Instant Karma For Tea Party Tax Cutting In Colorado Springs City
As Colorado Springs battles a rash of burglaries after a wildfire that still licks at its boundaries, it does so with fewer police and firefighters.
The city where the Waldo Canyon fire destroyed 346 homes and forced more than 34,000 residents to evacuate turned off one-third of its streetlights two years ago, halted park maintenance and cut services to close a $28 million budget gap after sales-tax revenue plummeted and voters rejected a property-tax increase.
The municipality, at 416,000 the state’s second-largest, auctioned both its police helicopters and shrank public-safety ranks through attrition by about 8 percent; it has 50 fewer police and 39 fewer firefighters than five years ago. More than 180 National Guard troops have been mobilized to secure the city after the state’s most destructive fire. At least 32 evacuated homes were burglarized and dozens of evacuees’ cars were broken into, said Police Chief Pete Carey. [...] People are going to be looking at the aftermath of this disaster to see what is possible,” said Josh Dunn, an associate professor of political science at University of Colorado, Colorado Springs. “How far can you go in cutting the size of city government?”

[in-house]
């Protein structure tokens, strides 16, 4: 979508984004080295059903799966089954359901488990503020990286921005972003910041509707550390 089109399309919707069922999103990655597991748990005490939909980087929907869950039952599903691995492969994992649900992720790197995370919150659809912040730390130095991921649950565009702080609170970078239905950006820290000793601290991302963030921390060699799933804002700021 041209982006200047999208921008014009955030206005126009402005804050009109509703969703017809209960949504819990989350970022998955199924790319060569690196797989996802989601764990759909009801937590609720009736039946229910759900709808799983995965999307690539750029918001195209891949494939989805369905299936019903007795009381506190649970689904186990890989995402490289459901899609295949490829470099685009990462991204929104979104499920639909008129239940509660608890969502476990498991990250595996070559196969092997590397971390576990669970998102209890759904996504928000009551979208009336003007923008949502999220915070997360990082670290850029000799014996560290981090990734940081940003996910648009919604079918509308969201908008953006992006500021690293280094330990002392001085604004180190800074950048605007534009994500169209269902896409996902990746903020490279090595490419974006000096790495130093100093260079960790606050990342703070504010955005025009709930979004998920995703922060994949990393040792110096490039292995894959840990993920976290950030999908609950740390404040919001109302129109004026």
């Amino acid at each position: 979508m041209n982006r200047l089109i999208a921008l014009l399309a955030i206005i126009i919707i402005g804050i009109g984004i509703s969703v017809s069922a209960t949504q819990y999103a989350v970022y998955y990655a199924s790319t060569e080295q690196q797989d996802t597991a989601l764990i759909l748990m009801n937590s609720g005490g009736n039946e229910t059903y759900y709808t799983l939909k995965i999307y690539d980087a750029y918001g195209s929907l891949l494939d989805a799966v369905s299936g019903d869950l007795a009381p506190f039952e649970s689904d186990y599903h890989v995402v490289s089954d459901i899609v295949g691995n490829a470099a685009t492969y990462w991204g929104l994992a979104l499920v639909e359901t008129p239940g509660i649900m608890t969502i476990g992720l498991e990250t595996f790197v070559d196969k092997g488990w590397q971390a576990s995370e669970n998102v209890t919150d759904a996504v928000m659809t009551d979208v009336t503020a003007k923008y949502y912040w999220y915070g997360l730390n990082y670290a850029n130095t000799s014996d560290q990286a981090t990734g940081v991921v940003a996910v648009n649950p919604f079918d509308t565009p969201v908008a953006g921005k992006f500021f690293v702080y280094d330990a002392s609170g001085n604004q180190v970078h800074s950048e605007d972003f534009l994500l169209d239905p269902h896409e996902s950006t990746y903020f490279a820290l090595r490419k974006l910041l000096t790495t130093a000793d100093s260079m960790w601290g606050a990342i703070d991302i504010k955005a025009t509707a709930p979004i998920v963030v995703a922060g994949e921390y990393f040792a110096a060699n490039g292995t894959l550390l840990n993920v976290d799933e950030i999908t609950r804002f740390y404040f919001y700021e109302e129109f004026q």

The city, home of the evangelical Christian group Focus on the Family, is known for being conservative and libertarian. It “was the Tea Party before the Tea Party was cool,” Dunn said.